MATLAB's parfor ("parallel for-loop") can be used to parallelize tasks that require no communication between workers. In this example, the aim is to solve a stiff, one-parameter system of ordinary differential equations (ODE) for different (randomly sampled) values of the parameter and to compare the compute time when using serial and parfor loops. This is a quintessential example of Monte Carlo simulation that is suitable for parfor: the solution for each value of the parameter is time-consuming to compute but can be computed independently of the other values.

First, create a MATLAB function stiffODEfun.m that defines the right-hand side of the ODE system:

function dy = stiffODEfun(t,y,c)
% This is a modified example from MATLAB's documentation at:
% http://www.mathworks.com/help/matlab/ref/ode15s.html
% The difference here is that the coefficient c is passed as an argument.
  dy = zeros(2,1);
  dy(1) = y(2);
  dy(2) = c*(1 - y(1)^2)*y(2) - y(1);
end

Second, create a driver file stiffODE.m that samples the input parameter and solves the ODE using the ode15s function.

%{ 
 This script samples a parameter of a stiff ODE and solves it both in
 serial and parallel (via parfor), comparing both the run times and the
 max absolute values of the computed solutions. The code -- especially the
 serial part -- will take several minutes to run on Eagle.
%}

% open the local cluster profile
p = parcluster('local');

% open the parallel pool, recording the time it takes
time_pool = tic;
parpool(p);
time_pool = toc(time_pool);
fprintf('Opening the parallel pool took %g seconds.\n', time_pool)

% create vector of random coefficients on the interval [975,1050]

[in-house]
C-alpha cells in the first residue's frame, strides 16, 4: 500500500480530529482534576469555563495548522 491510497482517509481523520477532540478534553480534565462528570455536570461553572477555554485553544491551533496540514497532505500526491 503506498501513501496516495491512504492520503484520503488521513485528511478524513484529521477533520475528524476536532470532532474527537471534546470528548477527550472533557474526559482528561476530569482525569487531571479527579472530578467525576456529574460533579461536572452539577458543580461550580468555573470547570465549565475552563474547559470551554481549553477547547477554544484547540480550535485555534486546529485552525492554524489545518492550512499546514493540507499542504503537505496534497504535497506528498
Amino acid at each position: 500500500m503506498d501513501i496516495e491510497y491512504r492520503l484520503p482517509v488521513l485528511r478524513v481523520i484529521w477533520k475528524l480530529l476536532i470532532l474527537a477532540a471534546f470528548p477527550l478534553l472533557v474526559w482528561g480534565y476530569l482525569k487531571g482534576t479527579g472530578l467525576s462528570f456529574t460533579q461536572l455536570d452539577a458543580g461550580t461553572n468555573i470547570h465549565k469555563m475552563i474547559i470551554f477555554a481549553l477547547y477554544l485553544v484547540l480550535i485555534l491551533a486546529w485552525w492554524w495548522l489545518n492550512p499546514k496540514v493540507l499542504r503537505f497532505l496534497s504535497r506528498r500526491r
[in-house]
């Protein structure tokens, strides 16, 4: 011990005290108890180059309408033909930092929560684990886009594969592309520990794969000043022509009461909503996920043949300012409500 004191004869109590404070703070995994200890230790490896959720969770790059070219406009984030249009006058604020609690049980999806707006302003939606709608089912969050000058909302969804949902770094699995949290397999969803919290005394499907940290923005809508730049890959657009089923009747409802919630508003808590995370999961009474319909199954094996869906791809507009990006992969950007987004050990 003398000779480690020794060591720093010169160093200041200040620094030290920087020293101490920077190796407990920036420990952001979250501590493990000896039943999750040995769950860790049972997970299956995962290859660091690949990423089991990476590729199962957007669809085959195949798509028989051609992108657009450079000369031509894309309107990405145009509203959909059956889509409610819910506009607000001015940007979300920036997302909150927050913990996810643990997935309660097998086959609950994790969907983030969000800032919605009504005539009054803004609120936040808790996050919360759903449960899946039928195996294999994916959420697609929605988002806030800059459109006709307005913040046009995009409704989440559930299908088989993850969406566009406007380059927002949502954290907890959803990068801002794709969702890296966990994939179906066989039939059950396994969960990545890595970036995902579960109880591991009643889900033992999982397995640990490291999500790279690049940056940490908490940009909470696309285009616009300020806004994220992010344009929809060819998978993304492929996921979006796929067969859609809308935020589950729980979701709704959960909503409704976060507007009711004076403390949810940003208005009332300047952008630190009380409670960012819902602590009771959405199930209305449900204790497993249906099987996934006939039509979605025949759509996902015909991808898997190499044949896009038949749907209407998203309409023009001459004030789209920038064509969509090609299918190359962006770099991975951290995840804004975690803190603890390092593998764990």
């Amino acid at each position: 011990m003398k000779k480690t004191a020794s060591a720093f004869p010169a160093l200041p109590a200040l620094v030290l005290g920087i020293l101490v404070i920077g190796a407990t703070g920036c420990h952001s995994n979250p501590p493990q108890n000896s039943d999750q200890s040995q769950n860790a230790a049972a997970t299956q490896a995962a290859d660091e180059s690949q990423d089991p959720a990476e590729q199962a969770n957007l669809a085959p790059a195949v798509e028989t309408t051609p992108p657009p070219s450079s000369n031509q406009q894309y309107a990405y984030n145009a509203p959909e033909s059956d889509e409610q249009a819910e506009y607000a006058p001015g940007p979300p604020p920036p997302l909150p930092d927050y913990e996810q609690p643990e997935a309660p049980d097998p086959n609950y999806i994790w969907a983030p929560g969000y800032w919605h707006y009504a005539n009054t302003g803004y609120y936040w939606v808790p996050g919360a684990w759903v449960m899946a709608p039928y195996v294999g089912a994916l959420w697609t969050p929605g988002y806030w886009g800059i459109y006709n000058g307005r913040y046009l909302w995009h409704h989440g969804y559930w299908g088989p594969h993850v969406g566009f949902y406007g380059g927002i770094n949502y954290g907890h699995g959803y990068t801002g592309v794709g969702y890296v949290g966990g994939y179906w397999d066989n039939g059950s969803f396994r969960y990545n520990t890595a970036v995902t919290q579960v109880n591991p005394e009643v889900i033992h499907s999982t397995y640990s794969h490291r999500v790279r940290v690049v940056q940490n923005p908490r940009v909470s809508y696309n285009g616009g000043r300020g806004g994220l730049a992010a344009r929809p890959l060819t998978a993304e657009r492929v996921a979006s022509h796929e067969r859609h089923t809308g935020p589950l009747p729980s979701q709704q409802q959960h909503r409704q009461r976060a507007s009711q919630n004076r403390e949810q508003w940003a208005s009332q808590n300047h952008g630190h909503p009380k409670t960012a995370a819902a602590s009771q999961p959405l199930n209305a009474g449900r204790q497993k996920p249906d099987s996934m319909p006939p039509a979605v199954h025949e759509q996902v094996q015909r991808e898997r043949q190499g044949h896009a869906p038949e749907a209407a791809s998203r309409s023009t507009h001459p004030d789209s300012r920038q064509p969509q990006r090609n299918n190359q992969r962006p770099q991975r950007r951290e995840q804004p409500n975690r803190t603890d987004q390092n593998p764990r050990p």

nsamples = 100; % number of samples
coef = 975 + 50*rand(nsamples,1); % randomly generated coefficients

% compute solutions within serial loop
time_ser = tic;
y_ser = cell(nsamples,1); % cell to save the serial solutions
for i = 1:nsamples
  if mod(i,10)==0
    fprintf('Serial for loop, i = %d\n', i);
  end
  [~,y_ser{i}] = ode15s(@(t,y) stiffODEfun(t,y,coef(i)) ,[0 10000],[2 0]);
end
time_ser = toc(time_ser);

% compute solutions within parfor
time_parfor = tic;
y_par = cell(nsamples,1); % cell to save the parallel solutions
err = zeros(nsamples,1); % vector of errors between serial and parallel solutions
parfor i = 1:nsamples
  if mod(i,10)==0
    fprintf('Parfor loop, i = %d\n', i);
  end
  [~,y_par{i}] = ode15s(@(t,y) stiffODEfun(t,y,coef(i)) ,[0 10000],[2 0]);
  err(i) = norm(y_par{i}-y_ser{i}); % error between serial and parallel solutions
end
time_parfor = toc(time_parfor);
time_par = time_parfor + time_pool;

% print results
fprintf('RESULTS\n\n')
fprintf('Serial time : %g\n', time_ser)
fprintf('Parfor time : %g\n', time_par)
fprintf('Speedup : %g\n\n', time_ser/time_par)
fprintf('Max error between serial and parallel solutions = %e\n', max(abs(err)))

% close the parallel pool
delete(gcp)
exit

Finally, create the batch script stiffODE.sb:

#!/bin/bash
#SBATCH --time=20:00
#SBATCH --nodes=1
#SBATCH --job-name=stiffODE
#SBATCH --account=<account_string>

# load modules
module purge
module load matlab/R2018b

# define environment variables for MATLAB script and output
BASE_MFILE_NAME=stiffODE
MATLAB_OUTPUT=${BASE_MFILE_NAME}.out

# execute code
cd $SLURM_SUBMIT_DIR
matlab -nodisplay -r $BASE_MFILE_NAME > MATLAB_OUTPUT

Next, submit the job (which will take several minutes to finish on Eagle):

$ sbatch stiffODE.sb

If the code executed correctly, the end of the text file stiffODE.out should contain the times needed to compute the solutions in serial and parallel as well as the error between the serial and parallel solutions (which should be 0!). There should be a significant speed-up — how much depends on the runtime environment — for the parallelized computation.